Pages

Monday, August 11, 2008

Shoot ‘Em Up

Ah, sometimes ya gotta laugh. August 10, 08, L.A. Times story by Richard A. Serrano. “Guns from U.S. equip drug cartels.” “U.S. weapons underwrite Mexican drug violence.”

Ah, yes, The Drug War that’s costing American taxpayers a bundle. “More than 90% of guns seized at the border or after raids and shootings in Mexico have been traced to the United States, according to the U.S. Bureau of Alcohol, Tobacco, Firearms and Explosives. Las year, 2,455 weapons traces requested by Mexico showed that guns had been purchased in the Unites States, according to the ATF. Texas, Arizona and California accounted for 1,805 of those traced weapons.

“No one is sure how many U.S. purchased guns have made their way into Mexico, but U.S. authorities estimate the number in the thousands.

“The body count, meanwhile, is rising. Since a military-led crackdown on narcotics traffickers began 18 months ago, more than 4,000 people in Mexico have died in drug-related violence, including 450 police officers, soldiers and prosecutors, as well as innocent bystanders, cartel members and corrupt officials, according to Mexican authorities.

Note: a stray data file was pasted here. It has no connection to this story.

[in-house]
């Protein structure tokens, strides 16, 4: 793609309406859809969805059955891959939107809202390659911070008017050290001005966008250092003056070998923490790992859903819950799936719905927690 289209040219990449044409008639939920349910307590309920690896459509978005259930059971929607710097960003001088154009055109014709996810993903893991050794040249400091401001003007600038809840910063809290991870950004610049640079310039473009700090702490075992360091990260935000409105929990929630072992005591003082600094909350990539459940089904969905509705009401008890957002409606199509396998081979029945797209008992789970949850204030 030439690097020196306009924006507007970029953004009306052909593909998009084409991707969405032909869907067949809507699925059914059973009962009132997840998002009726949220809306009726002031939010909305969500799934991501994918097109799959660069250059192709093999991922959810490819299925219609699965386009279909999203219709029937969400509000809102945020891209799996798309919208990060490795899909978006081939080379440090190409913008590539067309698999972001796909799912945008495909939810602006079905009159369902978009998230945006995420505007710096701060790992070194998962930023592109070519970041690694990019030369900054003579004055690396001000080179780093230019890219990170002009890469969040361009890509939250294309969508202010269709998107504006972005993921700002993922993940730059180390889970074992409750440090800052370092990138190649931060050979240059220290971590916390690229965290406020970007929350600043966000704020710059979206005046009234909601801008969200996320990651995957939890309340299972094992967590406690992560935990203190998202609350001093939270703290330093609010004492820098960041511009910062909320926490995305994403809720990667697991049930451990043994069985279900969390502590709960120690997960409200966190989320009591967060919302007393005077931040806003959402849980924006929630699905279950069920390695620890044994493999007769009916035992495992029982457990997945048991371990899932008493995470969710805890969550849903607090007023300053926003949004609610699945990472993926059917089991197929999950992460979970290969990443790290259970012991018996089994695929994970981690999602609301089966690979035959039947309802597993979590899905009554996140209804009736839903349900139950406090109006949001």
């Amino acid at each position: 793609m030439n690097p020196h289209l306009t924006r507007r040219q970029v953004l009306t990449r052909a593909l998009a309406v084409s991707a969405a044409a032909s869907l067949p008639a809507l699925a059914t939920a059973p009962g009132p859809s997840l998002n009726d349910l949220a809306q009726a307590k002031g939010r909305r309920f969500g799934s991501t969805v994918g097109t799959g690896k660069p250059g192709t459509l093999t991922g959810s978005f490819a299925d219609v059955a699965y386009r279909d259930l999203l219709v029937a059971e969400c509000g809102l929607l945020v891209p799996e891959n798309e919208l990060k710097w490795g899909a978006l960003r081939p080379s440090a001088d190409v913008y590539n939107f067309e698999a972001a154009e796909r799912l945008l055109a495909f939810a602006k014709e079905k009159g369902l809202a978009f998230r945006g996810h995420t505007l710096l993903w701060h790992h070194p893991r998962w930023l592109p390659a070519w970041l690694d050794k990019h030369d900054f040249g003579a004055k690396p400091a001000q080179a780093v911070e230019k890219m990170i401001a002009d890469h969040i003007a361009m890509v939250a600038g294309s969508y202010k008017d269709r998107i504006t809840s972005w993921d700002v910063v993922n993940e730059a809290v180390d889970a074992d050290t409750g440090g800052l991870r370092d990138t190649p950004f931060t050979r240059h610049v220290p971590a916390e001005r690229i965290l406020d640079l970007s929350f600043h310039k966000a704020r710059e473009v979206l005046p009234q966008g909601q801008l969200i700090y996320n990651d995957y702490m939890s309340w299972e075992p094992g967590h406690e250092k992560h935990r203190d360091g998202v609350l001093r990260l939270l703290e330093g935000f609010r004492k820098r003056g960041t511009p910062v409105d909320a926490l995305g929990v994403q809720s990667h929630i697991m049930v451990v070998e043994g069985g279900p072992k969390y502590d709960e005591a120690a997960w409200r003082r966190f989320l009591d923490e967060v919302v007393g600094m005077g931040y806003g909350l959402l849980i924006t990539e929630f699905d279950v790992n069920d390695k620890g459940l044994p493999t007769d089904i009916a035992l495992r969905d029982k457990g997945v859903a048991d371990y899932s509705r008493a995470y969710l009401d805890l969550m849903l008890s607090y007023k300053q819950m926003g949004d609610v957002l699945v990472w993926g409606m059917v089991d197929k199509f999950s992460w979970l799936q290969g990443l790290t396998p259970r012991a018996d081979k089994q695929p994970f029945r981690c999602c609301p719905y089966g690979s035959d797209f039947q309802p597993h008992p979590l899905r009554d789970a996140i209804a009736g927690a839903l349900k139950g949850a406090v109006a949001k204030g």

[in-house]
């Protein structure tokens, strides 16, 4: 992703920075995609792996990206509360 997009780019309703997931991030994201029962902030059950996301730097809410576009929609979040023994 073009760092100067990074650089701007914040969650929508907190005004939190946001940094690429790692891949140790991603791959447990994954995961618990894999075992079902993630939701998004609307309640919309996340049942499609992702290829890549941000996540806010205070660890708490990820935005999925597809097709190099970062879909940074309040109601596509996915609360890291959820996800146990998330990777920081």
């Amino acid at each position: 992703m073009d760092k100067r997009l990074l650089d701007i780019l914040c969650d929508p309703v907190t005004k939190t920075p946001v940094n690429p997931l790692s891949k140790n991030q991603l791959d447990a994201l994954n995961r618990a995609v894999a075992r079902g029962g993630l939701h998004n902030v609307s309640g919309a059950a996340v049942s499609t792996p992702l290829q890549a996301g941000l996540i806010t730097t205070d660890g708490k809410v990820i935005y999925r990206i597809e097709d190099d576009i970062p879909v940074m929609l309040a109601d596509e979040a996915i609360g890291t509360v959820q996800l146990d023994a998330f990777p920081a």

Tom Mangan, a senior ATF special agent in Arizona, compared the flow to reverse osmosis. ‘Just like the drugs that head north,’ firearms move south, he said. ‘The cartels are outfitting an army.”

“More than 6,700 licenses gun dealers have set up shop within a short drive of the 2,000 mile border, from the Gulf Coast of Texas to San Diego – which amounts to more than three dealers for every mile of border territory. Law enforcement has come to call the region an ‘iron river of guns.” . . . .

“And while U.S. political leaders and presidential candidates have focused rhetoric, money and time on stemming the northward flow of drugs and illegal immigrants, far less has been said and done about arms flowing south, largely from states with liberal gun laws, into a nation where only police and the military can legally own a firearm.”

And, of course, each country wants more from the other: Mexico wants the U.S. to tighten gun laws in the border states (Bwa-hahahha. Notes the Times: “Arizona is a wide-open state for gun lovers. A license lets you carry a gun openly on the street or concealed. . . . Anyone with proper ID and a brief background check can leave with a firearm under his or her belt and reach Mexico in minutes.” . . . ) and the U.S. wants Mexico to be more vigilant in policing the borders cross traffic (Bwa-hahahahha).